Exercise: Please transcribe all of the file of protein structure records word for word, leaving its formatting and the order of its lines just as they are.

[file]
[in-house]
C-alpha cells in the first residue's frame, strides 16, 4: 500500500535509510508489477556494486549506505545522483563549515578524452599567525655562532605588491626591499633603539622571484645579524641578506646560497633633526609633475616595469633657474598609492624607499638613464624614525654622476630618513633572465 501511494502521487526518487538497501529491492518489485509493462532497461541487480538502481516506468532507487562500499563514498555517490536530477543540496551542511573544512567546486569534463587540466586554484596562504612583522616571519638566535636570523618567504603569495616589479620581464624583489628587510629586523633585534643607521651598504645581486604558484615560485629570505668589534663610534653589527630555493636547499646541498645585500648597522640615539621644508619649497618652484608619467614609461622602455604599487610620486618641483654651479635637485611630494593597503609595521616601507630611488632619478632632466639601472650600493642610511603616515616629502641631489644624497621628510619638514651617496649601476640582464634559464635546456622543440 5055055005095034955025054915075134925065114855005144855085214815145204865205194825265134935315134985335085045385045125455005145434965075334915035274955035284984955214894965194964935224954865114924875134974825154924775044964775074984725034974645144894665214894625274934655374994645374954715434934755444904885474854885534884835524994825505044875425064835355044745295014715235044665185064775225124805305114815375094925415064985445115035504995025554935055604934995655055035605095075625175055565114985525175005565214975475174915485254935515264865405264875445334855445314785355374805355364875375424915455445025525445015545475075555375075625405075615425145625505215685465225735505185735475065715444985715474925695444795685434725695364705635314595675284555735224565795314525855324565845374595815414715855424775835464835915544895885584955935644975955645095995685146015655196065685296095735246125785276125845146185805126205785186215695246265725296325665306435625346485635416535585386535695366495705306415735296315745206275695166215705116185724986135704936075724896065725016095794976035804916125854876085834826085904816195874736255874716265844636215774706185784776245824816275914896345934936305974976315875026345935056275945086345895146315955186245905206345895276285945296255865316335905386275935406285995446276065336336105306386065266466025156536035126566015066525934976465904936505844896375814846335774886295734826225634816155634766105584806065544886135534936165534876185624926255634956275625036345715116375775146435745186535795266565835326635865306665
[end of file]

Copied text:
[in-house]
C-alpha cells in the first residue's frame, strides 16, 4: 500500500535509510508489477556494486549506505545522483563549515578524452599567525655562532605588491626591499633603539622571484645579524641578506646560497633633526609633475616595469633657474598609492624607499638613464624614525654622476630618513633572465 501511494502521487526518487538497501529491492518489485509493462532497461541487480538502481516506468532507487562500499563514498555517490536530477543540496551542511573544512567546486569534463587540466586554484596562504612583522616571519638566535636570523618567504603569495616589479620581464624583489628587510629586523633585534643607521651598504645581486604558484615560485629570505668589534663610534653589527630555493636547499646541498645585500648597522640615539621644508619649497618652484608619467614609461622602455604599487610620486618641483654651479635637485611630494593597503609595521616601507630611488632619478632632466639601472650600493642610511603616515616629502641631489644624497621628510619638514651617496649601476640582464634559464635546456622543440 5055055005095034955025054915075134925065114855005144855085214815145204865205194825265134935315134985335085045385045125455005145434965075334915035274955035284984955214894965194964935224954865114924875134974825154924775044964775074984725034974645144894665214894625274934655374994645374954715434934755444904885474854885534884835524994825505044875425064835355044745295014715235044665185064775225124805305114815375094925415064985445115035504995025554935055604934995655055035605095075625175055565114985525175005565214975475174915485254935515264865405264875445334855445314785355374805355364875375424915455445025525445015545475075555375075625405075615425145625505215685465225735505185735475065715444985715474925695444795685434725695364705635314595675284555735224565795314525855324565845374595815414715855424775835464835915544895885584955935644975955645095995685146015655196065685296095735246125785276125845146185805126205785186215695246265725296325665306435625346485635416535585386535695366495705306415735296315745206275695166215705116185724986135704936075724896065725016095794976035804916125854876085834826085904816195874736255874716265844636215774706185784776245824816275914896345934936305974976315875026345935056275945086345895146315955186245905206345895276285945296255865316335905386275935406285995446276065336336105306386065266466025156536035126566015066525934976465904936505844896375814846335774886295734826225634816155634766105584806065544886135534936165534876185624926255634956275625036345715116375775146435745186535795266565835326635865306665